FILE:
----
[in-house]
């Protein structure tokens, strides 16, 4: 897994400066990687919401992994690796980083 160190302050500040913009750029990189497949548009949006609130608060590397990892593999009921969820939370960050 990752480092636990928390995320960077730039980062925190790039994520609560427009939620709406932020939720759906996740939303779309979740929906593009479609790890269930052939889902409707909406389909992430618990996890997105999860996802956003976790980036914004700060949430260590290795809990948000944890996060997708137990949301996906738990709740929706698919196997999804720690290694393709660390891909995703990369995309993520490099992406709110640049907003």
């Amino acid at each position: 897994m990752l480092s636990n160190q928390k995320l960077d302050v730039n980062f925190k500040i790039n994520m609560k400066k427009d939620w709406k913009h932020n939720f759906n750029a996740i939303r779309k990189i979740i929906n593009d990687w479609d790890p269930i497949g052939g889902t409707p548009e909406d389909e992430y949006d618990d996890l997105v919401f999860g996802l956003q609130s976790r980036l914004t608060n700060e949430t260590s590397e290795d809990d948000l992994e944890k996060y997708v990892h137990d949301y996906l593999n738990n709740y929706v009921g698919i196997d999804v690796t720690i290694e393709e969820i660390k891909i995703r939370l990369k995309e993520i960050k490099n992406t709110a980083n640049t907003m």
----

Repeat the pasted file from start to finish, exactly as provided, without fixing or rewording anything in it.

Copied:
[in-house]
């Protein structure tokens, strides 16, 4: 897994400066990687919401992994690796980083 160190302050500040913009750029990189497949548009949006609130608060590397990892593999009921969820939370960050 990752480092636990928390995320960077730039980062925190790039994520609560427009939620709406932020939720759906996740939303779309979740929906593009479609790890269930052939889902409707909406389909992430618990996890997105999860996802956003976790980036914004700060949430260590290795809990948000944890996060997708137990949301996906738990709740929706698919196997999804720690290694393709660390891909995703990369995309993520490099992406709110640049907003």
């Amino acid at each position: 897994m990752l480092s636990n160190q928390k995320l960077d302050v730039n980062f925190k500040i790039n994520m609560k400066k427009d939620w709406k913009h932020n939720f759906n750029a996740i939303r779309k990189i979740i929906n593009d990687w479609d790890p269930i497949g052939g889902t409707p548009e909406d389909e992430y949006d618990d996890l997105v919401f999860g996802l956003q609130s976790r980036l914004t608060n700060e949430t260590s590397e290795d809990d948000l992994e944890k996060y997708v990892h137990d949301y996906l593999n738990n709740y929706v009921g698919i196997d999804v690796t720690i290694e393709e969820i660390k891909i995703r939370l990369k995309e993520i960050k490099n992406t709110a980083n640049t907003m």